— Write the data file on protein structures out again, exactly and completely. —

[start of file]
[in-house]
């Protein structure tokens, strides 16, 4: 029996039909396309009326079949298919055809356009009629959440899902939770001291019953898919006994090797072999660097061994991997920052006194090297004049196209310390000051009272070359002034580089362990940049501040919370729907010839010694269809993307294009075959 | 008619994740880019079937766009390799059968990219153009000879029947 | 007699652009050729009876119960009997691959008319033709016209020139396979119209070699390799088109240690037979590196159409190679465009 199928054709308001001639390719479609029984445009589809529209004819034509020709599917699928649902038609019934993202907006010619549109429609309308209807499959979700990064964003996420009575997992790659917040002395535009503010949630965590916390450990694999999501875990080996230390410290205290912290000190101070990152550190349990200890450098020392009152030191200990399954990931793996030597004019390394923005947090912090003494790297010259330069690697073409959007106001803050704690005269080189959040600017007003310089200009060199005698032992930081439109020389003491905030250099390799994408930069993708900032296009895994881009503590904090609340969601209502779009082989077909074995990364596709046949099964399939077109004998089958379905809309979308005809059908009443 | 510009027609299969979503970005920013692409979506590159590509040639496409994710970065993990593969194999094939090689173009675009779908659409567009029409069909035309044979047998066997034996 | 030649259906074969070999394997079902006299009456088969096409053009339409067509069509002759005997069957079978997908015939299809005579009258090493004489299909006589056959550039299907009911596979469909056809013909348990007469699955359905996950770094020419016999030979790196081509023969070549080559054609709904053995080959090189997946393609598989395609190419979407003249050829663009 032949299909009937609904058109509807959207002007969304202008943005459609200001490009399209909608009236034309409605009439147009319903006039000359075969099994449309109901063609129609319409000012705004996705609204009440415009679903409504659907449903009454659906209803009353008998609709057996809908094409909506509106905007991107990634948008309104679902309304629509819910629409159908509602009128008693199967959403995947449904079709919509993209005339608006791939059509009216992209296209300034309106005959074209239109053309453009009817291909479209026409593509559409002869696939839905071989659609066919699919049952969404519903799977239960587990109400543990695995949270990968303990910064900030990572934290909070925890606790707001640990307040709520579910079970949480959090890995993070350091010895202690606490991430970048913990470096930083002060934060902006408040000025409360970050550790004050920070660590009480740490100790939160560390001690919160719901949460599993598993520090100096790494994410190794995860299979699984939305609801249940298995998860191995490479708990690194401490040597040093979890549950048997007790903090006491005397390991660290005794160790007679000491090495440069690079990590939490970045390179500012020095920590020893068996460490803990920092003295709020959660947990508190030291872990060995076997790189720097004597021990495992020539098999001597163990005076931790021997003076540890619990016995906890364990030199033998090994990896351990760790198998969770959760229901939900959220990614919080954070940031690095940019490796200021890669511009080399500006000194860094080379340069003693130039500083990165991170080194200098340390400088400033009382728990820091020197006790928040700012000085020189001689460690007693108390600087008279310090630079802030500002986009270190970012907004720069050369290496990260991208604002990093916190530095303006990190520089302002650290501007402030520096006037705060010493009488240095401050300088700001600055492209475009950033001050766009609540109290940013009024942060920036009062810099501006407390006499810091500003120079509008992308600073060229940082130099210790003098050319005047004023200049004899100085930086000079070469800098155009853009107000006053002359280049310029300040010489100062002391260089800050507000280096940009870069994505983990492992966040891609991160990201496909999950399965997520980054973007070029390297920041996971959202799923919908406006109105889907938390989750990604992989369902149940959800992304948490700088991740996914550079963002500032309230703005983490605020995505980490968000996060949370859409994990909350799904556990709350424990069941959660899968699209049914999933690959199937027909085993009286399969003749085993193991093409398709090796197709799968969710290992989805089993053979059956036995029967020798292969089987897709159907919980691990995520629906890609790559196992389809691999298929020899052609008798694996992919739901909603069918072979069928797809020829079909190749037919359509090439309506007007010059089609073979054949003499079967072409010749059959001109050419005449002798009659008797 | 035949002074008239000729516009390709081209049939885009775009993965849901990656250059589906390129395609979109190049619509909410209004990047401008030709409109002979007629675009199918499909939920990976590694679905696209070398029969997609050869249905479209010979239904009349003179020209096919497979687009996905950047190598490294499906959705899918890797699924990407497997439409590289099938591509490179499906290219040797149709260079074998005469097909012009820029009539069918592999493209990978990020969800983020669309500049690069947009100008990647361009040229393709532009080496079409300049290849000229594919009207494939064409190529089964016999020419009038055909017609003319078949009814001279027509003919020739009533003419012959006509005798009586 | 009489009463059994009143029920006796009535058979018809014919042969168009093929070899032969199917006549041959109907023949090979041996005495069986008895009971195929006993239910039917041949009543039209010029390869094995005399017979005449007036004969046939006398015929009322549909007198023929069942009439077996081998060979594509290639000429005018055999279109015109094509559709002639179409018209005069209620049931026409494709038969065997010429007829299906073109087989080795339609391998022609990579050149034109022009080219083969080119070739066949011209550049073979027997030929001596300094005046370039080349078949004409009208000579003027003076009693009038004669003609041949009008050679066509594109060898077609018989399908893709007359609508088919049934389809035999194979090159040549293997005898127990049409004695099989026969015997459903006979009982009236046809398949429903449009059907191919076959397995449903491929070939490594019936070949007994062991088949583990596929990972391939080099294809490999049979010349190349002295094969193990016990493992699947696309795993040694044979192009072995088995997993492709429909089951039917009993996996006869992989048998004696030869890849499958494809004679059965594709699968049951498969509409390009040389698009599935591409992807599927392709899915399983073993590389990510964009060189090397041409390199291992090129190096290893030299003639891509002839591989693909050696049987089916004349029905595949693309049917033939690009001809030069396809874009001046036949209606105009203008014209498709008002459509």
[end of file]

[in-house]
């Protein structure tokens, strides 16, 4: 029996039909396309009326079949298919055809356009009629959440899902939770001291019953898919006994090797072999660097061994991997920052006194090297004049196209310390000051009272070359002034580089362990940049501040919370729907010839010694269809993307294009075959 | 008619994740880019079937766009390799059968990219153009000879029947 | 007699652009050729009876119960009997691959008319033709016209020139396979119209070699390799088109240690037979590196159409190679465009 199928054709308001001639390719479609029984445009589809529209004819034509020709599917699928649902038609019934993202907006010619549109429609309308209807499959979700990064964003996420009575997992790659917040002395535009503010949630965590916390450990694999999501875990080996230390410290205290912290000190101070990152550190349990200890450098020392009152030191200990399954990931793996030597004019390394923005947090912090003494790297010259330069690697073409959007106001803050704690005269080189959040600017007003310089200009060199005698032992930081439109020389003491905030250099390799994408930069993708900032296009895994881009503590904090609340969601209502779009082989077909074995990364596709046949099964399939077109004998089958379905809309979308005809059908009443 | 510009027609299969979503970005920013692409979506590159590509040639496409994710970065993990593969194999094939090689173009675009779908659409567009029409069909035309044979047998066997034996 | 030649259906074969070999394997079902006299009456088969096409053009339409067509069509002759005997069957079978997908015939299809005579009258090493004489299909006589056959550039299907009911596979469909056809013909348990007469699955359905996950770094020419016999030979790196081509023969070549080559054609709904053995080959090189997946393609598989395609190419979407003249050829663009 032949299909009937609904058109509807959207002007969304202008943005459609200001490009399209909608009236034309409605009439147009319903006039000359075969099994449309109901063609129609319409000012705004996705609204009440415009679903409504659907449903009454659906209803009353008998609709057996809908094409909506509106905007991107990634948008309104679902309304629509819910629409159908509602009128008693199967959403995947449904079709919509993209005339608006791939059509009216992209296209300034309106005959074209239109053309453009009817291909479209026409593509559409002869696939839905071989659609066919699919049952969404519903799977239960587990109400543990695995949270990968303990910064900030990572934290909070925890606790707001640990307040709520579910079970949480959090890995993070350091010895202690606490991430970048913990470096930083002060934060902006408040000025409360970050550790004050920070660590009480740490100790939160560390001690919160719901949460599993598993520090100096790494994410190794995860299979699984939305609801249940298995998860191995490479708990690194401490040597040093979890549950048997007790903090006491005397390991660290005794160790007679000491090495440069690079990590939490970045390179500012020095920590020893068996460490803990920092003295709020959660947990508190030291872990060995076997790189720097004597021990495992020539098999001597163990005076931790021997003076540890619990016995906890364990030199033998090994990896351990760790198998969770959760229901939900959220990614919080954070940031690095940019490796200021890669511009080399500006000194860094080379340069003693130039500083990165991170080194200098340390400088400033009382728990820091020197006790928040700012000085020189001689460690007693108390600087008279310090630079802030500002986009270190970012907004720069050369290496990260991208604002990093916190530095303006990190520089302002650290501007402030520096006037705060010493009488240095401050300088700001600055492209475009950033001050766009609540109290940013009024942060920036009062810099501006407390006499810091500003120079509008992308600073060229940082130099210790003098050319005047004023200049004899100085930086000079070469800098155009853009107000006053002359280049310029300040010489100062002391260089800050507000280096940009870069994505983990492992966040891609991160990201496909999950399965997520980054973007070029390297920041996971959202799923919908406006109105889907938390989750990604992989369902149940959800992304948490700088991740996914550079963002500032309230703005983490605020995505980490968000996060949370859409994990909350799904556990709350424990069941959660899968699209049914999933690959199937027909085993009286399969003749085993193991093409398709090796197709799968969710290992989805089993053979059956036995029967020798292969089987897709159907919980691990995520629906890609790559196992389809691999298929020899052609008798694996992919739901909603069918072979069928797809020829079909190749037919359509090439309506007007010059089609073979054949003499079967072409010749059959001109050419005449002798009659008797 | 035949002074008239000729516009390709081209049939885009775009993965849901990656250059589906390129395609979109190049619509909410209004990047401008030709409109002979007629675009199918499909939920990976590694679905696209070398029969997609050869249905479209010979239904009349003179020209096919497979687009996905950047190598490294499906959705899918890797699924990407497997439409590289099938591509490179499906290219040797149709260079074998005469097909012009820029009539069918592999493209990978990020969800983020669309500049690069947009100008990647361009040229393709532009080496079409300049290849000229594919009207494939064409190529089964016999020419009038055909017609003319078949009814001279027509003919020739009533003419012959006509005798009586 | 009489009463059994009143029920006796009535058979018809014919042969168009093929070899032969199917006549041959109907023949090979041996005495069986008895009971195929006993239910039917041949009543039209010029390869094995005399017979005449007036004969046939006398015929009322549909007198023929069942009439077996081998060979594509290639000429005018055999279109015109094509559709002639179409018209005069209620049931026409494709038969065997010429007829299906073109087989080795339609391998022609990579050149034109022009080219083969080119070739066949011209550049073979027997030929001596300094005046370039080349078949004409009208000579003027003076009693009038004669003609041949009008050679066509594109060898077609018989399908893709007359609508088919049934389809035999194979090159040549293997005898127990049409004695099989026969015997459903006979009982009236046809398949429903449009059907191919076959397995449903491929070939490594019936070949007994062991088949583990596929990972391939080099294809490999049979010349190349002295094969193990016990493992699947696309795993040694044979192009072995088995997993492709429909089951039917009993996996006869992989048998004696030869890849499958494809004679059965594709699968049951498969509409390009040389698009599935591409992807599927392709899915399983073993590389990510964009060189090397041409390199291992090129190096290893030299003639891509002839591989693909050696049987089916004349029905595949693309049917033939690009001809030069396809874009001046036949209606105009203008014209498709008002459509």